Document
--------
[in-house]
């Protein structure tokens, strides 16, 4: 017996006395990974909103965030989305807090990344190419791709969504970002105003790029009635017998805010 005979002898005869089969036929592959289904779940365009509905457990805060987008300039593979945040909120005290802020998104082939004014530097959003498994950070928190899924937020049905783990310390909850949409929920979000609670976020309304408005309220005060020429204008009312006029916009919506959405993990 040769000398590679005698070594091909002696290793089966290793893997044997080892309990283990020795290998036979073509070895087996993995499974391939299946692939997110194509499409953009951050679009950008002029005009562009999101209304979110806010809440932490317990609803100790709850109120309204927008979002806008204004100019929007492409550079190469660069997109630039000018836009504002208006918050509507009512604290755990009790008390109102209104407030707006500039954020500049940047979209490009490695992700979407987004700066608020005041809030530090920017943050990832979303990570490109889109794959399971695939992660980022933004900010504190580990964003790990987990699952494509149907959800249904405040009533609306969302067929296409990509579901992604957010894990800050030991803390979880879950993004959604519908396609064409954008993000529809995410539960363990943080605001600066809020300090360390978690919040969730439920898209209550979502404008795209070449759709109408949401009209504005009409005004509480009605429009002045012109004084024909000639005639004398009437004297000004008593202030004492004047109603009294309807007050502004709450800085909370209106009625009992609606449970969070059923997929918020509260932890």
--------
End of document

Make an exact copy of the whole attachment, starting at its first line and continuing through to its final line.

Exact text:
[in-house]
């Protein structure tokens, strides 16, 4: 017996006395990974909103965030989305807090990344190419791709969504970002105003790029009635017998805010 005979002898005869089969036929592959289904779940365009509905457990805060987008300039593979945040909120005290802020998104082939004014530097959003498994950070928190899924937020049905783990310390909850949409929920979000609670976020309304408005309220005060020429204008009312006029916009919506959405993990 040769000398590679005698070594091909002696290793089966290793893997044997080892309990283990020795290998036979073509070895087996993995499974391939299946692939997110194509499409953009951050679009950008002029005009562009999101209304979110806010809440932490317990609803100790709850109120309204927008979002806008204004100019929007492409550079190469660069997109630039000018836009504002208006918050509507009512604290755990009790008390109102209104407030707006500039954020500049940047979209490009490695992700979407987004700066608020005041809030530090920017943050990832979303990570490109889109794959399971695939992660980022933004900010504190580990964003790990987990699952494509149907959800249904405040009533609306969302067929296409990509579901992604957010894990800050030991803390979880879950993004959604519908396609064409954008993000529809995410539960363990943080605001600066809020300090360390978690919040969730439920898209209550979502404008795209070449759709109408949401009209504005009409005004509480009605429009002045012109004084024909000639005639004398009437004297000004008593202030004492004047109603009294309807007050502004709450800085909370209106009625009992609606449970969070059923997929918020509260932890």